I get excited by variation in language: cases where we have more than one way of saying the same thing. I want to find out what kinds of factors shape our (often subconscious) choices in these cases, and how this variability is represented in our mental grammars.
Some specific topics I've worked on are below.
I'm interested in the general question of how surface variability is represented grammatically. In much of my work, I focus on particular variables, and use quantitative data from large spoken corpora to determine which abstract processes are giving rise to the varying forms. Most recently, I've applied these efforts to auxiliary contraction and the phonetic realization of other function words in English.
Connected to this, and in collaboration with Meredith Tamminga and David Embick, I'm also interested in the constraints and processes which shape a speaker's selection and production of varying forms. One strand of this work concerns the role of psycholinguistic aspects of the language production system in shaping the distribution of sociolinguistic variants. At the University of Manchester, I worked with Hilary Wynne, supported by the University's Humanities Strategic Investment Fund, to investigate how the advance planning of speech may affect auxiliary contraction and other variable phenomena.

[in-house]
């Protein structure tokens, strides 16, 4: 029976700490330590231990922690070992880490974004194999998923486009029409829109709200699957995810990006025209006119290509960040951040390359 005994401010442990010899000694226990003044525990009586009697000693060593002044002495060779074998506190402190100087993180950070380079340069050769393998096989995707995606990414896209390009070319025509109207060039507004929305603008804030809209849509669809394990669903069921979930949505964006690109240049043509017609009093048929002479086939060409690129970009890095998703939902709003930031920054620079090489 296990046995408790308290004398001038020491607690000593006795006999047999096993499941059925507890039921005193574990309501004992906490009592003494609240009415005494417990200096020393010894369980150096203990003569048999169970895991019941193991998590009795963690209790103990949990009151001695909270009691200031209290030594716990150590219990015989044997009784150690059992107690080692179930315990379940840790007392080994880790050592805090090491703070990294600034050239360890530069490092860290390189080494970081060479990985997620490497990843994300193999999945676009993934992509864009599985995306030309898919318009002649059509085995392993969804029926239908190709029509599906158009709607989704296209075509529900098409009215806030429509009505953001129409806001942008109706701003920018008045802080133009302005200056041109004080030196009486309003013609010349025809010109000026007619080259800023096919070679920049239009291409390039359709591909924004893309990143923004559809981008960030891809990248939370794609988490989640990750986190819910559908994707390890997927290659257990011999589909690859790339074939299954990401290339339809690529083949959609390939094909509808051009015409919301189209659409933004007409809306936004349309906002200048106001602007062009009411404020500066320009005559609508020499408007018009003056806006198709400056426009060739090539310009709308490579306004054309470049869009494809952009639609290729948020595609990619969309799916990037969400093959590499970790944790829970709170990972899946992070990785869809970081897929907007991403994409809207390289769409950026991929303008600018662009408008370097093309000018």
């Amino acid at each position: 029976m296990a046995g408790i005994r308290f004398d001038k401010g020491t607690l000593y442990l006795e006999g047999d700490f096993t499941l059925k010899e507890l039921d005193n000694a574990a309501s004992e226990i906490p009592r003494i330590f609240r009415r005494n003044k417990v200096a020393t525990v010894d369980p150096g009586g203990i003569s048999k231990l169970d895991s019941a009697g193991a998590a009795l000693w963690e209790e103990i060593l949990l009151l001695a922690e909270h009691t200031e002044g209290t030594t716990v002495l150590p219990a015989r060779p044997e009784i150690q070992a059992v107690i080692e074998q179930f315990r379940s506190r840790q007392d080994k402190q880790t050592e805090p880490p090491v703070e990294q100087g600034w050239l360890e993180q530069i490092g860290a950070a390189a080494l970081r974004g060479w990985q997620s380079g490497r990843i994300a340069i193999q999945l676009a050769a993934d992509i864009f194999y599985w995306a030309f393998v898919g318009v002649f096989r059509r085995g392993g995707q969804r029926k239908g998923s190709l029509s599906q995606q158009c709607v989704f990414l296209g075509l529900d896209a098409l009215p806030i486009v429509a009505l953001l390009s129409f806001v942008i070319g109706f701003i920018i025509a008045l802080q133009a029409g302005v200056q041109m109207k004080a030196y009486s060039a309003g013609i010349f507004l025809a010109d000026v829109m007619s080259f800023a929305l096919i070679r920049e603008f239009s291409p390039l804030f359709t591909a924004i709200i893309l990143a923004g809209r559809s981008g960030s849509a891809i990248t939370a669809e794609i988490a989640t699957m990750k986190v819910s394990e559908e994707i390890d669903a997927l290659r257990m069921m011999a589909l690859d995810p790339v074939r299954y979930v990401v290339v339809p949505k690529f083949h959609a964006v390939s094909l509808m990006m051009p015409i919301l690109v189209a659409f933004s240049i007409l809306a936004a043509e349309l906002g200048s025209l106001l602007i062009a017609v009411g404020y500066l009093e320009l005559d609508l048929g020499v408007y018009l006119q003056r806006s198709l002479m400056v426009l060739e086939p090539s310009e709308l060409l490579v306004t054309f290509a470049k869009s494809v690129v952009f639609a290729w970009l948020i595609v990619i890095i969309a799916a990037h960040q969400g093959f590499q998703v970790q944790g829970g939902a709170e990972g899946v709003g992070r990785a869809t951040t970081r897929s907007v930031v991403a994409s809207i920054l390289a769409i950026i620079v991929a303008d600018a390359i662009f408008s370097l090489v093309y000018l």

A growing body of evidence demonstrates that speakers can make some changes to their language after the critical period for language acquisition. However, there's still much we don't know about language change in later life. What kinds of changes are possible, and are some more likely than others? What motivates speakers to change? And how does such change take place: are grammatical representations modified, and if so, by what mechanism(s)?
I'm currently addressing some of these questions through a longitudinal study of nature documentary narrator Sir David Attenborough's Received Pronunciation. I'll also be working on related topics as part of the Modeling the Linguistic Consequences of Digital Language Contact project, funded by the Icelandic Research Fund and headed by Sigríður Sigurjónsdóttir and Eiríkur Rögnvaldsson. I first became interested in these questions when I worked with Gillian Sankoff on her longitudinal study of Québec French during my PhD.
I have a longstanding interest, going back to my BA thesis, in the source and status of regional dialect differences. I've addressed this topic with respect to Continental French, Modern Occitan, and, most recently, British English. At the University of Manchester, my students and I created Our Dialects, a large and comprehensive set of UK dialect maps.
Connected to this topic, I have an interest in how the changes that often differentiate regional dialects are actuated. An ongoing project investigates language learners' capacity to deal with opaque or exceptional forms, which I argue has led to variation and change in the voicing of stem-final fricatives in words like houses and paths.
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